Brooks Ridge (10-27-6-5) – named after Frank Brooks, the original owner of Brooks Sawmills.
Bryant Creek (9-24-6-5) – located southwest of Jumping Pound, and named after the Bryant family. Alfred Bryant was a forest ranger in that area.
Caldbeck Post Office (NW 14 4-27-5-5) – named after Caldbeck, Wigton, Cumberland, England, the home of John Peel.
Chapelton School District No. 1812 – established in 1909. Since the school was in Horse Creek district, the name of the school district was changed to Horse Creek School District in
Clemens Hill School District No. 4859 – established in 1939, and named after Joe Clemens, pioneer homesteader of the Jumping Pound district.
Coal Creek – named after the coal deposits at its mouth. Flows through Grand Valley.
Cochrane (2,3-26-4-5) – situated on the southwest slope and at the base of the Big Hill. Named after Senator M. H. Cochrane (1823 1903), who established the Cochrane Ranche in 1881.
Cochrane Lakes (27,34-26-4-5) – named after W. F. Cochrane, son of Senator M. H. Cochrane of the Cochrane Ranche Company. The lakes are about four miles north of 1A Highway, and west of Highway 22.
Cochrane Lakes School District No. 1947 – established in 1909.
Cochrane Ridge – located on top of the Big Hill; the ridge is the backbone of the hill. This land is presently being subdivided into 20-acre plots.
Cope Creek (14-25-5-5) – named after the Cope family, early homesteaders in the area. Cope Ridge (25-5-5) – also named after the Cope family.
Copithorne Ridge (25-4-5) – located in the Jumping Pound district and named after the Copithorne family, early homesteaders.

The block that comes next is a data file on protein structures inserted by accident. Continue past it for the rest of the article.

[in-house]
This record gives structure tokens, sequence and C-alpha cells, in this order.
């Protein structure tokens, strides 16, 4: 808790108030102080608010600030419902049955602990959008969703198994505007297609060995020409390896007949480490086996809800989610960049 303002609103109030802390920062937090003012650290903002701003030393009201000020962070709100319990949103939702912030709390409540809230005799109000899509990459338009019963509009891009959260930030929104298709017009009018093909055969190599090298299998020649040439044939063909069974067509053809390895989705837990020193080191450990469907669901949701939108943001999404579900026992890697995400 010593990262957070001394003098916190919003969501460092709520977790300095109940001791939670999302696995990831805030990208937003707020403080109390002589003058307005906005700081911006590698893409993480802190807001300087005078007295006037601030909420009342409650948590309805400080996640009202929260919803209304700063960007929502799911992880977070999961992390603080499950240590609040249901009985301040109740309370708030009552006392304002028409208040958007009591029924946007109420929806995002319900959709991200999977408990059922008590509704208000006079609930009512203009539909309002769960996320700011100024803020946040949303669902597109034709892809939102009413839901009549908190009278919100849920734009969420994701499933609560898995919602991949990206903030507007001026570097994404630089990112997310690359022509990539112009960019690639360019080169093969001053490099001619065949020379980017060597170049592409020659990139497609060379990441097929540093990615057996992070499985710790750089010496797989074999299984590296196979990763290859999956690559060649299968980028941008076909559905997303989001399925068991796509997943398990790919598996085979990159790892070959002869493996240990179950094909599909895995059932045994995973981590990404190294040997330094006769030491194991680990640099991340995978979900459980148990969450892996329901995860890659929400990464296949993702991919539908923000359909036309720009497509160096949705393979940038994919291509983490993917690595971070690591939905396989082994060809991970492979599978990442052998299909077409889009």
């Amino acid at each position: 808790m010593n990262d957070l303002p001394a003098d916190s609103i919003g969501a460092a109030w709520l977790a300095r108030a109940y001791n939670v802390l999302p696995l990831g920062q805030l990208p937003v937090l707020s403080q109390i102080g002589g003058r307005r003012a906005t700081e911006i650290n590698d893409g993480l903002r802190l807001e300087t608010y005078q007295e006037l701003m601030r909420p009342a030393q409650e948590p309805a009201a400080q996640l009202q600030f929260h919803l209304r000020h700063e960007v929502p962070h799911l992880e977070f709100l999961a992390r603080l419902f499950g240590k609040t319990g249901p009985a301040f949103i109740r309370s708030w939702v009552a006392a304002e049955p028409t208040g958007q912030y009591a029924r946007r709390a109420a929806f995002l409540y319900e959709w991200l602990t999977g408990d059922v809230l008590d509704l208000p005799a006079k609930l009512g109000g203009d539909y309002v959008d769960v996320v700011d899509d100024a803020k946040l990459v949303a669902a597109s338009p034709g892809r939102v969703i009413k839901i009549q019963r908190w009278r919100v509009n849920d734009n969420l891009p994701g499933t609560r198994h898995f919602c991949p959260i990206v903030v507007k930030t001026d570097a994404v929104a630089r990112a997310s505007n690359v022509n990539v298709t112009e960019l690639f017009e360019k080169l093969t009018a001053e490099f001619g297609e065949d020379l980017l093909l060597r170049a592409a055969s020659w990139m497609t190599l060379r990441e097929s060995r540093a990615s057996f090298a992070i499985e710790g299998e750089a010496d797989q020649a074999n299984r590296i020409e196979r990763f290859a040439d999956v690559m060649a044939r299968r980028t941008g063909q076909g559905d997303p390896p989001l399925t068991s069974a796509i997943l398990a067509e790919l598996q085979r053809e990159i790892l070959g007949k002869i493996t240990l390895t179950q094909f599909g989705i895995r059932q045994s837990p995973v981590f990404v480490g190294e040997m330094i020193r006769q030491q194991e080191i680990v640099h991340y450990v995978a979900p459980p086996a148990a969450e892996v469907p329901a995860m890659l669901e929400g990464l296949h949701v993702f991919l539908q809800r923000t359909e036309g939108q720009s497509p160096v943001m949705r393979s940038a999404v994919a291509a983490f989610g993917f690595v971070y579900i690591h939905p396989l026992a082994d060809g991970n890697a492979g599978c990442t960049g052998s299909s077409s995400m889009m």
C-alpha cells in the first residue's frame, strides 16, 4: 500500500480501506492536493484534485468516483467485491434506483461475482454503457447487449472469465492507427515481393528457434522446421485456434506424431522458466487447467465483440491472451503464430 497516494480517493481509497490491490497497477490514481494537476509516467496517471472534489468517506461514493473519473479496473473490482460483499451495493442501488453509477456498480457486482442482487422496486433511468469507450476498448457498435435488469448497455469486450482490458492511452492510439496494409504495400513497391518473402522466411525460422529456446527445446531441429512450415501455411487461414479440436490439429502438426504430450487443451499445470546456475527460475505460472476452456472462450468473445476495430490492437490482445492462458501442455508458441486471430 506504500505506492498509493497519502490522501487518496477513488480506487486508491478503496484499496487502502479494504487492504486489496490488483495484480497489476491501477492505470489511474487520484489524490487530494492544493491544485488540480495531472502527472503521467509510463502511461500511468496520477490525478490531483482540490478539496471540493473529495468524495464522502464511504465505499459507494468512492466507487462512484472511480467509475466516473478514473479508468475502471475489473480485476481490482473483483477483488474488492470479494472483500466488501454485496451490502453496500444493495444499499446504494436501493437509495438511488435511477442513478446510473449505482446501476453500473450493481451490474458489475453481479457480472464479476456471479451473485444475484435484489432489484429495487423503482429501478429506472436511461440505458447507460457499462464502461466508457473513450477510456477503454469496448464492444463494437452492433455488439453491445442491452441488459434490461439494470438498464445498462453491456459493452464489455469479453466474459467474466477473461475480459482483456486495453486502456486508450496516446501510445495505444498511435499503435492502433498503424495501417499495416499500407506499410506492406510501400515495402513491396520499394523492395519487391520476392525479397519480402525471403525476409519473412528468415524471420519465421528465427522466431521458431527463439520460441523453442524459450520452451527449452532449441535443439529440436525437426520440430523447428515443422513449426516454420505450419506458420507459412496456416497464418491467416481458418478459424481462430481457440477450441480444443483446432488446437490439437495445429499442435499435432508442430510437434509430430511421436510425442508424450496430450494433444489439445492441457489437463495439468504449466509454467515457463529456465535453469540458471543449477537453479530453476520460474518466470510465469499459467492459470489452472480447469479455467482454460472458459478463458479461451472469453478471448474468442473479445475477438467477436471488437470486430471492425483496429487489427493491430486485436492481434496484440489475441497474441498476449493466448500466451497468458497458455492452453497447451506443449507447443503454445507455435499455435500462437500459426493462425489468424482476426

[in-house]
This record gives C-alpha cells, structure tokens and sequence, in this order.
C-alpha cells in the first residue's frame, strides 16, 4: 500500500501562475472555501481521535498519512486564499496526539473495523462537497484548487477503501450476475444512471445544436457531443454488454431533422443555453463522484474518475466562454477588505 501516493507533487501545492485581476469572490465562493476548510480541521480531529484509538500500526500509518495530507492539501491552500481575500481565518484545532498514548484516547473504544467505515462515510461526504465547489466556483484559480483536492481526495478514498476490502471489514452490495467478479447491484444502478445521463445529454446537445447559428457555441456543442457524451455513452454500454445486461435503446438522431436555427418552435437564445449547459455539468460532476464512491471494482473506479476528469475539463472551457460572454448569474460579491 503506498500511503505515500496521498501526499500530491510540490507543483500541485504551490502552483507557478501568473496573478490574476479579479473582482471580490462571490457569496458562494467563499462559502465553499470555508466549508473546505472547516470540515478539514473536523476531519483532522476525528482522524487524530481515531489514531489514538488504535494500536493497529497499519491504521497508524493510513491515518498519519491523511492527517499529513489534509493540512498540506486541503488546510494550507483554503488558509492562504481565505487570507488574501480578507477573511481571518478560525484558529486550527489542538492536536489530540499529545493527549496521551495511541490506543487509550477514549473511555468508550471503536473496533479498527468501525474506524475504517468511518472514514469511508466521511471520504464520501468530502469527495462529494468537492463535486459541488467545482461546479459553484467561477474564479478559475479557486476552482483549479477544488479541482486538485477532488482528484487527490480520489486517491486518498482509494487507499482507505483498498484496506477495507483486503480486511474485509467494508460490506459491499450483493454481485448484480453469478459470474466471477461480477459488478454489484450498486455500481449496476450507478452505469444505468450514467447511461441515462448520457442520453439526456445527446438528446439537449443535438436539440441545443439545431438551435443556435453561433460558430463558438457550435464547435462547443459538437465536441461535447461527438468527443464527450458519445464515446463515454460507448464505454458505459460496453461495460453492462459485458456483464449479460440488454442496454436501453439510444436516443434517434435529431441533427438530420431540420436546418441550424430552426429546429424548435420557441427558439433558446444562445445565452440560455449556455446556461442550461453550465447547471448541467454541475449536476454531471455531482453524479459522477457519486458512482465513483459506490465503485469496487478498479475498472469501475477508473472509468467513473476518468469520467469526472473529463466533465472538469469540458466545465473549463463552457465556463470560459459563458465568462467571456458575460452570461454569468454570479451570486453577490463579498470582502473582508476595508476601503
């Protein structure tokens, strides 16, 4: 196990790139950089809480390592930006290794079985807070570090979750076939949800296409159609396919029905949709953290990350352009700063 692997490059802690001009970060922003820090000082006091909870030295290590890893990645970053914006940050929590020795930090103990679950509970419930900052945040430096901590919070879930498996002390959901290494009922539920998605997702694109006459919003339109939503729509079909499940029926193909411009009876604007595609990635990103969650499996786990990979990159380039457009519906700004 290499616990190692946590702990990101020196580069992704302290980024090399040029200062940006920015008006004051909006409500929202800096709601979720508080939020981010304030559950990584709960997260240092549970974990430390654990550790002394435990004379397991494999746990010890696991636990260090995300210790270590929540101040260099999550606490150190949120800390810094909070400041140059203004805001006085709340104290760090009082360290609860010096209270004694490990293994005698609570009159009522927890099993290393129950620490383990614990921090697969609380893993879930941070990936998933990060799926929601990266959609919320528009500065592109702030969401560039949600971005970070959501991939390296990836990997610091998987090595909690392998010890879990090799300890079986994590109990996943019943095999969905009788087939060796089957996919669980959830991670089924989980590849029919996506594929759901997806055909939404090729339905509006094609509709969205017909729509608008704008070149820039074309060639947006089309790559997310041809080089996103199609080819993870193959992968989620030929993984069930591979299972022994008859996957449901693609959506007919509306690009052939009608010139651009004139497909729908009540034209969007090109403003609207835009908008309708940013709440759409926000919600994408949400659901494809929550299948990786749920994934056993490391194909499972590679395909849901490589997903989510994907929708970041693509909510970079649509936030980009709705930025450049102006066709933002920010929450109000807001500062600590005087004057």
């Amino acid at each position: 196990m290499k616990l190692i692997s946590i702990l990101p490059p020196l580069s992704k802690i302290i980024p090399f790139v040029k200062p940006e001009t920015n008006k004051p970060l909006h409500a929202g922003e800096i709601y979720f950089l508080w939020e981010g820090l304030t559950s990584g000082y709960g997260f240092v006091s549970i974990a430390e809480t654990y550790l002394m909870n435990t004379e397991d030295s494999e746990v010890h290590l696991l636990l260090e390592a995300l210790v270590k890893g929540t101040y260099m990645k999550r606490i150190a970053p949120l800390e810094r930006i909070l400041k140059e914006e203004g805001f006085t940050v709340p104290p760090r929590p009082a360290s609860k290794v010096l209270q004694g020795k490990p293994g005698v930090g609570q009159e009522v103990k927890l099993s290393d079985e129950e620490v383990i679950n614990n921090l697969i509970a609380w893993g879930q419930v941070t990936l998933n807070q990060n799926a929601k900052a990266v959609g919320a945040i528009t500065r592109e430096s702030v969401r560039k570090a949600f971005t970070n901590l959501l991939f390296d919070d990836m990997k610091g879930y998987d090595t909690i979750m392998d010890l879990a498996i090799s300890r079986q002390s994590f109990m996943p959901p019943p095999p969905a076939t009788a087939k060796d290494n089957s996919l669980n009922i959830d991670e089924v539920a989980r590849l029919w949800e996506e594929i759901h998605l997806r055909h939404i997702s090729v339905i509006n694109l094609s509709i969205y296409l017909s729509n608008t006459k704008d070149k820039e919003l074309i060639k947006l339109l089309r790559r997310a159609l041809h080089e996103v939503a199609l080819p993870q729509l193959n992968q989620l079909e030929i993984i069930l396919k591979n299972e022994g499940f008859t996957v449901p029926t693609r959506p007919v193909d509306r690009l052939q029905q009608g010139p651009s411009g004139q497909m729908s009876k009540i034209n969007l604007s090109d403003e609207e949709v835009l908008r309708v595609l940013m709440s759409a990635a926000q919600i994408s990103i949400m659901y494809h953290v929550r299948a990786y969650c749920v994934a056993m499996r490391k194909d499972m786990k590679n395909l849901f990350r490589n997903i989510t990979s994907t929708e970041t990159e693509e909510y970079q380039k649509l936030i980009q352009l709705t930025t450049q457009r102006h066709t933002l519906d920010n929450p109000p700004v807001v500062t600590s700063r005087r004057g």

Crawford Plateau (25-5-5) – located in the Jumping Pound district, and named after Arthur Crawford
Dartigue School District No. 3814 – established in 1919 and named after John Dartigue. A school was never built in the district, due to the small population of school-age children at any one time. Those that did live within the boundaries of the district attended either Chapelton, West Brook or Mount Hope schools.
Deadman Hill — situated between the Ghost and Bow Rivers; it is believed to be the hill west of the Ghost in the angle it makes with the Bow. In Cree, it was called “chipei watchi.” Hector states that slain Indians were buried in a grave in the woods on top of the hill.
Deer Springs (2-29-5-5) – located in Winchell Coulee, and so-called because it is frequented by deer.
Desert, The – the high plateau in Township 27, Range 4 that had a very arid, treeless appearance in the dry years of the 1930s.
Devil’s Head Mountain (27-9-5) – elevation 9, 174feet. Its name is a translation of the Cree name “we-ti-kwas-ti-kan;” in Stoney, “si ham-pa” Tyrell). It was stated by Sir George Simpson that the mountain “bears a resemblance to an upturned face.”
Dog Pound (29-3-5) – a locality that derives its name from a Cree name, but its origin is not clear. Presently it is a hamlet on the Crossfield – Cremona railway.
Dog Pound Creek – rises in the Rabbit Lake Indian Reserve and flows in a northeasterly direction.
DP Valley – runs through the Mount Royal Ranch.
Dream Hill – believed to be one of the most southerly of the Wildcat Hills. Dr. Hector passed through here in 1858 on one of his explorations.
Dry Lake (SW14 10-28-4-5) – located in the West Brook area. The land was homesteaded by Marston Brothers; now owned by Mike Harbidge.